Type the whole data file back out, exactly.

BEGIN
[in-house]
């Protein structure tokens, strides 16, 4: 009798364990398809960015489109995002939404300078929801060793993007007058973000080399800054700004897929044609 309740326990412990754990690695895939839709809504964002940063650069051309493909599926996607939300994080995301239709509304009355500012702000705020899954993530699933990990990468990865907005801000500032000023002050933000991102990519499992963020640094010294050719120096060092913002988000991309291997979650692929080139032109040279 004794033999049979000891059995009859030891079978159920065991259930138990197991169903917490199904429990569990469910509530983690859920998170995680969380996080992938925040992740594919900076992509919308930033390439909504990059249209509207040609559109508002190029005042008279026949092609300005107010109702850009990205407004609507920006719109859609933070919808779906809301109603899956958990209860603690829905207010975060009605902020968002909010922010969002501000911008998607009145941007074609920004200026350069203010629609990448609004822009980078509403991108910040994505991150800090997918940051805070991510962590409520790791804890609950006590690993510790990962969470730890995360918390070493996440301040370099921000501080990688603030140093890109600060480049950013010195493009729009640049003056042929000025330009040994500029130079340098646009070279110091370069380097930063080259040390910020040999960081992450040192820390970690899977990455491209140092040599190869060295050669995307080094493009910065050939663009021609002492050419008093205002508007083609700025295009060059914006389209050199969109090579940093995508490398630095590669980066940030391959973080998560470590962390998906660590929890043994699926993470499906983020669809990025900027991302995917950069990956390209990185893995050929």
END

[in-house]
């Protein structure tokens, strides 16, 4: 009798364990398809960015489109995002939404300078929801060793993007007058973000080399800054700004897929044609 309740326990412990754990690695895939839709809504964002940063650069051309493909599926996607939300994080995301239709509304009355500012702000705020899954993530699933990990990468990865907005801000500032000023002050933000991102990519499992963020640094010294050719120096060092913002988000991309291997979650692929080139032109040279 004794033999049979000891059995009859030891079978159920065991259930138990197991169903917490199904429990569990469910509530983690859920998170995680969380996080992938925040992740594919900076992509919308930033390439909504990059249209509207040609559109508002190029005042008279026949092609300005107010109702850009990205407004609507920006719109859609933070919808779906809301109603899956958990209860603690829905207010975060009605902020968002909010922010969002501000911008998607009145941007074609920004200026350069203010629609990448609004822009980078509403991108910040994505991150800090997918940051805070991510962590409520790791804890609950006590690993510790990962969470730890995360918390070493996440301040370099921000501080990688603030140093890109600060480049950013010195493009729009640049003056042929000025330009040994500029130079340098646009070279110091370069380097930063080259040390910020040999960081992450040192820390970690899977990455491209140092040599190869060295050669995307080094493009910065050939663009021609002492050419008093205002508007083609700025295009060059914006389209050199969109090579940093995508490398630095590669980066940030391959973080998560470590962390998906660590929890043994699926993470499906983020669809990025900027991302995917950069990956390209990185893995050929």